What do non-profit leader Jamie Amelio, military veterans advocate Dr. Michael Haynie, emergency medicine physician Dr. Leana Wen, and University of Nevada, Reno professor of medicine Dr. David AuCoin have in common? They got bothered, they stayed bothered, and as a result, are all making a serious difference in the world. Between these four individuals alone, thousands upon thousands of people’s lives have been impacted for the better across our globe. Read on to learn more about each of their individual plights.
In the case of Amelio, it was a vacation to Cambodia in 2003 that laid the groundwork for changing her life’s direction. Expecting to be wowed by the temples of Angor Wat, it was rather a little girl panhandling for a few dollars who would capture her intrigue. After asking for a dollar so that she could go to school, Amelio decided to visit this school and soon discovered a crowded, dirty building packed with 75 eagerly awaiting students for teachers who would never come – many of whom had been murdered during the Cambodian genocide. As such, she soon established Caring for Cambodia, which now supports 6,400 students in sixteen schools in Siem Reap.
In Jamie Amelio’s talk she offers the advice, “Take that moment when something bothers you. Don’t let it fade and see what happens.” According to Amelio, being bothered and staying bothered is the key to real change. You can learn more about her amazing organization and how it’s working to create opportunities and change lives for students across Cambodia by checking out her 2013 book Graced with Orange: How Caring for Cambodia Changed Lives, Including My Own.
Dr. Michael Haynie is a management professor, social scientist by training, and a former military veteran whose work and advocacy for military veterans has been featured across dozens of notable news outlets and publications. After serving time with the Air Force as a professor of management, he joined the staff at Syracuse University and turned his entrepreneurial attention to exploring how the resources of the university – and higher education more broadly – could be leveraged to support and empower military veterans and their families.
In Dr. Michael Haynie’s talk he shared the story of how military veterans today feel disconnected from society upon their return, and often feel left out, out of place, or anonymous. As such, suicides among veterans today account for 20% of the nation’s suicides, though they represent only 10% of the population. Approximately 30% of veterans suffer from disabilities. And, worse yet, based on legislative changes over time, Americans today are more disconnected than ever from the effects of war (despite the fact that the number of conflicts have increased exponentially), with less than 1% of the population ever feeling its direct effects. To help alleviate some of these issues, Haynie has become a spokesperson for America’s military veterans as the Executive Director and Founder of the Institute for Veterans and Military Families, which is helping to empower and educate military veterans and their families across the country. You can watch a video about his organization and its impact here.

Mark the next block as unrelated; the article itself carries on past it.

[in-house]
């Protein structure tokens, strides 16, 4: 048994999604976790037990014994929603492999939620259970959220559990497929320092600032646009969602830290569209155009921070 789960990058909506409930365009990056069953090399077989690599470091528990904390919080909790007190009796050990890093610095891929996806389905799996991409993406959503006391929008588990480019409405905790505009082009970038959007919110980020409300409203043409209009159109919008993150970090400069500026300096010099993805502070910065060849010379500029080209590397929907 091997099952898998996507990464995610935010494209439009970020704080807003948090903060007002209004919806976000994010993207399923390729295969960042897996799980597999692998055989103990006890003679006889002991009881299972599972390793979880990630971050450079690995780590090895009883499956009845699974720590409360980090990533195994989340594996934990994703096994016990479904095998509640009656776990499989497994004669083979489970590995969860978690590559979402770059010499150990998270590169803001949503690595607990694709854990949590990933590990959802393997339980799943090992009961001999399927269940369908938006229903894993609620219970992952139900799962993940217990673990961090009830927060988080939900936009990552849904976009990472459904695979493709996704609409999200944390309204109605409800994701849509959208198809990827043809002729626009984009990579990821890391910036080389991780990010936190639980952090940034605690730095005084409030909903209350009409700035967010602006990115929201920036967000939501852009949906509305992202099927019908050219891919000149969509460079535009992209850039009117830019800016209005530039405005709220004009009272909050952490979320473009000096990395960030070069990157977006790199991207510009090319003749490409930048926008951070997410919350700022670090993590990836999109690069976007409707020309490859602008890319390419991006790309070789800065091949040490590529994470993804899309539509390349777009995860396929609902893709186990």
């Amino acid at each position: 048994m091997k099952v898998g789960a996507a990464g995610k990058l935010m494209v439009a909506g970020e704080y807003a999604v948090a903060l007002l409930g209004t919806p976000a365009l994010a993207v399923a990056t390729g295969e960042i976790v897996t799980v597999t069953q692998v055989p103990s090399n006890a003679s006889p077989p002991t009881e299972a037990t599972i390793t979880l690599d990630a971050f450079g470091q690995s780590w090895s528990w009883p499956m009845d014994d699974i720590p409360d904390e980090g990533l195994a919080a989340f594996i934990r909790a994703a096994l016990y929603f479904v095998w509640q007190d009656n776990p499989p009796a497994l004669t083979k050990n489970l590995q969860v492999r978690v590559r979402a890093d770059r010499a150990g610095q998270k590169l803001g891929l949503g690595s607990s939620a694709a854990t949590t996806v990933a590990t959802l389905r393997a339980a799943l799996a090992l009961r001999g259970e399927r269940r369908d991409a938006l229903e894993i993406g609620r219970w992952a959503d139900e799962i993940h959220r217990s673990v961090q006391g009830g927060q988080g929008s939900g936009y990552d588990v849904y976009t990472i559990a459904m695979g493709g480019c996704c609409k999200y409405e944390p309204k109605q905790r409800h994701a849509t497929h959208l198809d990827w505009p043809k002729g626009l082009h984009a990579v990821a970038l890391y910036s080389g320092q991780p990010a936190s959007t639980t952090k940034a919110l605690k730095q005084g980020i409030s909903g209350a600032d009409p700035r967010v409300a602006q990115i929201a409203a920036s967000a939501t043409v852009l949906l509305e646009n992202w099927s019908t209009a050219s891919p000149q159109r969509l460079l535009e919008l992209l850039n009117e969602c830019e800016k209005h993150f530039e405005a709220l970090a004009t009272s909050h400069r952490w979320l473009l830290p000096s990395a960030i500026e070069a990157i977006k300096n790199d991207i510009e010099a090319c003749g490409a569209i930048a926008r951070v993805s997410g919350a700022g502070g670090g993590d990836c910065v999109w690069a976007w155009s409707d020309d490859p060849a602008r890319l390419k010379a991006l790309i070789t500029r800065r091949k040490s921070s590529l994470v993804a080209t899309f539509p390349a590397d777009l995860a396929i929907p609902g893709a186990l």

Dr. Leana Wen, an Emergency Medicine Physician of Patient-Centered Research at George Washington University, gave an excellent talk about re-thinking our healthcare system. After recently touring 50 hospitals across China and hoping to uncover some insights that she could apply to the US healthcare system, she realized that China’s healthcare system was actually less of a utopia, and more of dystopia. She had a realization that what’s happening in China could soon be happening in the U.S., as “turning patients into consumers means that healthcare is no longer a right, but a commodity.”
Wen, a Rhodes scholar, urged us to recognize that this can mentality can have grave consequences, such as the case where her mother’s doctor in China recommended a lung surgery to remove cancer instead of chemotherapy, ultimately leading to a deadly case of pneumonia. As a result of her own research and experiences, Dr. Wen co-authored the book, When Doctors Don’t Listen: How to Avoid Misdiagnoses and Unnecessary Tests, and is actively working to spread her message across a variety of mediums. She urged the audience to hold onto these three ideas: 1) that some things are not for sale 2) we need to realign incentives to help people be their best selves, and 3) start with our principles, and hold on tight.
On the flip side of Wen’s talk, Dr. David AuCoin – an Associate Professor in the Department of Microbiology and Immunology at The University of Nevada School of Medicine – gave a talk about providing rapid, accurate, and inexpensive diagnostic tests for resource poor settings. In other words, rather than focusing on fixing a broken healthcare system, he talked about the work he and his lab are doing to help diagnose treatable, but deadly diseases in other countries where the resources aren’t currently available. His talk took us through a couple of case studies, the research involved in coming up with a solution at the lab, as well as the process of how they create such technologies. As such, their work is treating hundreds of thousands of individuals across countries like Thailand, Bangaldesh, and Sub-Sarahan Africa, and keeping families together as he likes to put it.
So, how have you been bothered in your lifetime? Did you stay bothered? Furthermore, did you make a difference? If not, how do you plan to?